This article contains affiliate links. Using any of the links on this page will allow me to earn a small commission at no additional cost to you. ABS sensors, which can malfunction in a variety of ways, have been on your mind as you’ve read about them. When it comes to diagnosing a problem with an ABS sensor, many drivers are stumped. When a vehicle has more than two wheels, the number of ABS sensors increases.
Because they are strategically located within the wheel hub and monitor speed and rotation, anti-lock brake system (ABS) sensors are also known as wheel speed sensors. Because a bad ABS sensor might cause other issues, it’s important to learn how to spot a bad ABS sensor.
How To Tell Which ABS Sensor Is Bad
Even removing your wheel hub to get a good look at your ABS sensor would not tell you if it is bad or not. Damage to the ABS sensor, on the other hand, can be identified in this manner as damage. There are times where you’ll need a diagnostic tool to run diagnostic tests and identify whether the ABS sensor is indeed the problematic one if it isn’t physically broken. You need use the Autel Scanner MaxiCOM MK808 for this troubleshooting in order to determine which ABS sensor is malfunctioning. Detailed instructions on how to conduct the experiment may be found here:
Plug in the Autel MaxiCOM MK808 (or any other vehicle diagnostic equipment that enables ABS scanning) to your automobile. The scanner needs to be booted up and followed the directions in the manual to identify your car. The “Auto Detect” button may be found in the upper left corner of the Autel MaxiCOM MK808. Afterwards, the scanner will be able to automatically identify your vehicle’s VIN. Click on “Control Unit” once the scan tool is able to decipher your car’s VIN and connects to your car’s computer. A list of your vehicle’s anti-lock brake systems can be found by selecting “ABS” on the next page. Now, select “Read Codes” from the menu. You’ll have to wait a few seconds or minutes for a scanning interface to appear.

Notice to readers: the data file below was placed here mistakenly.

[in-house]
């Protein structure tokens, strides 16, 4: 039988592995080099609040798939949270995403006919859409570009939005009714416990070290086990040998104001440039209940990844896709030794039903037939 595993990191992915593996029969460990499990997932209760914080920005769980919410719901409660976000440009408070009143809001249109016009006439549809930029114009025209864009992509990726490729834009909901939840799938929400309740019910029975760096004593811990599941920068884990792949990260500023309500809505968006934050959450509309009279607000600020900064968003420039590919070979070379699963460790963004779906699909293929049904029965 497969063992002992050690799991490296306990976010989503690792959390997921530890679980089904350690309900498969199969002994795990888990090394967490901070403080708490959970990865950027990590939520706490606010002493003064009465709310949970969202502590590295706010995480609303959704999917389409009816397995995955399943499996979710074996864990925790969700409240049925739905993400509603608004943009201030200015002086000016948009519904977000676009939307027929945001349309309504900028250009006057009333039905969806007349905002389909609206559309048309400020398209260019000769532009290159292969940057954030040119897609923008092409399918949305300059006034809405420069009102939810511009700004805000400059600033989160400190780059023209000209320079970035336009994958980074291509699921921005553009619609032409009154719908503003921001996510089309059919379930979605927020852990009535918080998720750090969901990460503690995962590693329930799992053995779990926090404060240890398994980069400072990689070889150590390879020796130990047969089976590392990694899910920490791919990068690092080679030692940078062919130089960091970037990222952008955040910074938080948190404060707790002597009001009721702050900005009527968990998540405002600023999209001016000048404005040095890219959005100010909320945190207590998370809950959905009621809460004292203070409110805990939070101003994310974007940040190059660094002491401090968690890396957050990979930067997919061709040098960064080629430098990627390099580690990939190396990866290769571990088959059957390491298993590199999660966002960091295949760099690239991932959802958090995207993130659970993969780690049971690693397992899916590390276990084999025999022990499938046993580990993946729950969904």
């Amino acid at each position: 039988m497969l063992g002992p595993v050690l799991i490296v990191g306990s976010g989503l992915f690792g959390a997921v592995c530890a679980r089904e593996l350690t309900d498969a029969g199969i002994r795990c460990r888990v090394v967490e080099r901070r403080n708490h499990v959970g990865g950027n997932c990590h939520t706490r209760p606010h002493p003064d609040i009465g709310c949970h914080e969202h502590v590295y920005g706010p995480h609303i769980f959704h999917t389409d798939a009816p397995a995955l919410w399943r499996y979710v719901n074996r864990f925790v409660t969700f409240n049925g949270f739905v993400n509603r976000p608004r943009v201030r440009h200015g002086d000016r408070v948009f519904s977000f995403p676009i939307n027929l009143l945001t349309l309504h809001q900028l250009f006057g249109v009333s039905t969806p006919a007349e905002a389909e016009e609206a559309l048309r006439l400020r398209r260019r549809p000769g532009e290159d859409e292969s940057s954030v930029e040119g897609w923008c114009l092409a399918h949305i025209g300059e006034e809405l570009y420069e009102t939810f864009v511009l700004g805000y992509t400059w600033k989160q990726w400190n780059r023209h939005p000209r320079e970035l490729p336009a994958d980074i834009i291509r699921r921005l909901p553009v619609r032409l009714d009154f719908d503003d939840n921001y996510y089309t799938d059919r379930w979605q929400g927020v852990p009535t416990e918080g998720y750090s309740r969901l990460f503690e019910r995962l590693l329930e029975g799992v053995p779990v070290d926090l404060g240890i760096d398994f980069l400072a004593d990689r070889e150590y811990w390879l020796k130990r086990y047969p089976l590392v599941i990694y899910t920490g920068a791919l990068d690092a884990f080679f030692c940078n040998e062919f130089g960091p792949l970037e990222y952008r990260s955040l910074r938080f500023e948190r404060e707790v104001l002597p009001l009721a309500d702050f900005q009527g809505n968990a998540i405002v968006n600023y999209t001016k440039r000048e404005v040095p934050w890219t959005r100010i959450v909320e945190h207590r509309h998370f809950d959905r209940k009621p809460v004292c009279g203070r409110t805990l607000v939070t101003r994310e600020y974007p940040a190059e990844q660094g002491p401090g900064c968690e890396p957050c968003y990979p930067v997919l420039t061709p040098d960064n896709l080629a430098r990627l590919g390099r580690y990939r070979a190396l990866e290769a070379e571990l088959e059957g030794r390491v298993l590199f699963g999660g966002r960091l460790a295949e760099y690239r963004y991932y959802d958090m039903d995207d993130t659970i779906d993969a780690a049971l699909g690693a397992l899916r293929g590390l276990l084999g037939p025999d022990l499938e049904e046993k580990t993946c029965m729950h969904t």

As soon as the scan is finished, the problem codes found in your car will be shown on the Autel MaxiCOM MK808 (or other scanner). You can identify the faulty wheel speed sensor from this location (s). But if you want to be more precise and acquire exactly what you’re looking for, return to the previous interface where you clicked “Read Codes.” “Live Data,” on the other hand, should be clicked on this time. “Live Data” will display real-time information about numerous components of the Anti-lock Braking System (ABS). Look for “Wheel Speed Sensors” in the list below. Wheel Speed Sensors and ABS sensors are interchangeable. The wheel speed sensor should indicate “Zero” if the vehicle is stationary (0). One of the wheel sensors that reports “Zero” when the automobile is stationary is to blame.
The “Left rear wheel hub” ABS sensor appears to be defective in the given screenshot. This is despite the fact that I’m standing stationary. There is alphabetical order to the “Live Data” results, thus the “Left Rear” and “Left Front” wheels data appeared first.
To find out the readings for the “Right Front” and the “Right Rear”, continue scrolling down. They are both at “Zero,” indicating that the left rear ABS sensor is the problem. The “Live Data” interface also shows a plethora of additional data.
Diagnosing ABS Sensor Fault
Yes. This troubleshooting procedure may alter somewhat if you use a different OBD2 scan tool, but you will still get the same results. A scan tool for your car can also be used for a variety of other tasks. This includes eliminating the check engine light from your dashboard, reading and correcting problem codes, and more. You should read the manual for any scan tool you use for this test, though. Driver-side access to an OBD2 scan tool is the most common method. You may not have had an ABS problem if you checked the ABS sensors and found that they were all good.
Run a comprehensive diagnostic on your vehicle using the OBD2 scanner you already own. Make sure the automobile isn’t moving while you do this. The anti-lock braking system (ABS) might potentially malfunction if the wiring is incorrect. As a result, the wiring for your car’s anti-lock braking system (ABS) should be on your to-do list when you’re trying to fix a problem. If all of this is too much for you, we recommend that you seek the help of a mechanic.
We hope our readers now understand how to detect which ABS sensor is faulty after following the precise instructions outlined above. Every OBD2 scan tool supports “Live Data” analysis, which is allegedly the best technique to identify a defective ABS sensor regardless of the make and model of the vehicle. Finally, if you uncover faulty ABS sensors, take the vehicle to a mechanic shop and get them replaced by a trained expert. You have the option of swapping out all of the ABS sensors or just the one that’s broken (s). It’s risky to drive with a defective ABS sensor, and you may have to pay extra money for repairs as a result.